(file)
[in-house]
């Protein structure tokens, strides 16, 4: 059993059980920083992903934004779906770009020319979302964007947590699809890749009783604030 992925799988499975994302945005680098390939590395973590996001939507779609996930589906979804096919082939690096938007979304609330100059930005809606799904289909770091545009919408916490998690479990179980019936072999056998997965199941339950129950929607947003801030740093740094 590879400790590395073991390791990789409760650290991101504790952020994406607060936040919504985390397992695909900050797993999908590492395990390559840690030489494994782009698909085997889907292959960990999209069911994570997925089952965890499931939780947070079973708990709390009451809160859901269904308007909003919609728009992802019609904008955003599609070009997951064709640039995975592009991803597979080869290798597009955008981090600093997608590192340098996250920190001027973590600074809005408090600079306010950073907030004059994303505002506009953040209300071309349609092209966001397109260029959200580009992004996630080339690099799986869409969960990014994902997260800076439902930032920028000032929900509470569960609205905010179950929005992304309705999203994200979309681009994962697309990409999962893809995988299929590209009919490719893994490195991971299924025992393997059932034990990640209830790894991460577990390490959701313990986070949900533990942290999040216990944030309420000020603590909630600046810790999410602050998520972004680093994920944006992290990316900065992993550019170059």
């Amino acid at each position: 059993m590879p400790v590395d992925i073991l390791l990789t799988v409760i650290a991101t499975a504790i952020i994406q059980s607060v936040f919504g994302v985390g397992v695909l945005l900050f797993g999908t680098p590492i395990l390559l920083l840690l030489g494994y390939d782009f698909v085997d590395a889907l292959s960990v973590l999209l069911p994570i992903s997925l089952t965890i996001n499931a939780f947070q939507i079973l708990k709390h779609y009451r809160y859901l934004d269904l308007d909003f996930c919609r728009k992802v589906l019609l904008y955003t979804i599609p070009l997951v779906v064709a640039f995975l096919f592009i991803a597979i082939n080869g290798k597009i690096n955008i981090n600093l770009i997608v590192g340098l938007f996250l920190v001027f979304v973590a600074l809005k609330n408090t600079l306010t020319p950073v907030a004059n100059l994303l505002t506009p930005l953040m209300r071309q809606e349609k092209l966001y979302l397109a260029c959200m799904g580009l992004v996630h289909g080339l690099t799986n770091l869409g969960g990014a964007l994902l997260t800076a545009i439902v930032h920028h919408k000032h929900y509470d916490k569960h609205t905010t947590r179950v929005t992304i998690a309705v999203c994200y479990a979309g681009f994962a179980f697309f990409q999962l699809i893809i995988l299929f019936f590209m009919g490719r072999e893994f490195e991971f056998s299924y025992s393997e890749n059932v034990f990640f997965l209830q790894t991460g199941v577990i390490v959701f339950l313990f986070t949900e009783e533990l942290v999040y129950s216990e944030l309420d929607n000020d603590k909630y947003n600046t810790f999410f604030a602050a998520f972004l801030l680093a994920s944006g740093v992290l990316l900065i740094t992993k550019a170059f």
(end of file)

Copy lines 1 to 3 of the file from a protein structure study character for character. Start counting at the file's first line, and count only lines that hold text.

[in-house]
């Protein structure tokens, strides 16, 4: 059993059980920083992903934004779906770009020319979302964007947590699809890749009783604030 992925799988499975994302945005680098390939590395973590996001939507779609996930589906979804096919082939690096938007979304609330100059930005809606799904289909770091545009919408916490998690479990179980019936072999056998997965199941339950129950929607947003801030740093740094 590879400790590395073991390791990789409760650290991101504790952020994406607060936040919504985390397992695909900050797993999908590492395990390559840690030489494994782009698909085997889907292959960990999209069911994570997925089952965890499931939780947070079973708990709390009451809160859901269904308007909003919609728009992802019609904008955003599609070009997951064709640039995975592009991803597979080869290798597009955008981090600093997608590192340098996250920190001027973590600074809005408090600079306010950073907030004059994303505002506009953040209300071309349609092209966001397109260029959200580009992004996630080339690099799986869409969960990014994902997260800076439902930032920028000032929900509470569960609205905010179950929005992304309705999203994200979309681009994962697309990409999962893809995988299929590209009919490719893994490195991971299924025992393997059932034990990640209830790894991460577990390490959701313990986070949900533990942290999040216990944030309420000020603590909630600046810790999410602050998520972004680093994920944006992290990316900065992993550019170059």
């Amino acid at each position: 059993m590879p400790v590395d992925i073991l390791l990789t799988v409760i650290a991101t499975a504790i952020i994406q059980s607060v936040f919504g994302v985390g397992v695909l945005l900050f797993g999908t680098p590492i395990l390559l920083l840690l030489g494994y390939d782009f698909v085997d590395a889907l292959s960990v973590l999209l069911p994570i992903s997925l089952t965890i996001n499931a939780f947070q939507i079973l708990k709390h779609y009451r809160y859901l934004d269904l308007d909003f996930c919609r728009k992802v589906l019609l904008y955003t979804i599609p070009l997951v779906v064709a640039f995975l096919f592009i991803a597979i082939n080869g290798k597009i690096n955008i981090n600093l770009i997608v590192g340098l938007f996250l920190v001027f979304v973590a600074l809005k609330n408090t600079l306010t020319p950073v907030a004059n100059l994303l505002t506009p930005l953040m209300r071309q809606e349609k092209l966001y979302l397109a260029c959200m799904g580009l992004v996630h289909g080339l690099t799986n770091l869409g969960g990014a964007l994902l997260t800076a545009i439902v930032h920028h919408k000032h929900y509470d916490k569960h609205t905010t947590r179950v929005t992304i998690a309705v999203c994200y479990a979309g681009f994962a179980f697309f990409q999962l699809i893809i995988l299929f019936f590209m009919g490719r072999e893994f490195e991971f056998s299924y025992s393997e890749n059932v034990f990640f997965l209830q790894t991460g199941v577990i390490v959701f339950l313990f986070t949900e009783e533990l942290v999040y129950s216990e944030l309420d929607n000020d603590k909630y947003n600046t810790f999410f604030a602050a998520f972004l801030l680093a994920s944006g740093v992290l990316l900065i740094t992993k550019a170059f």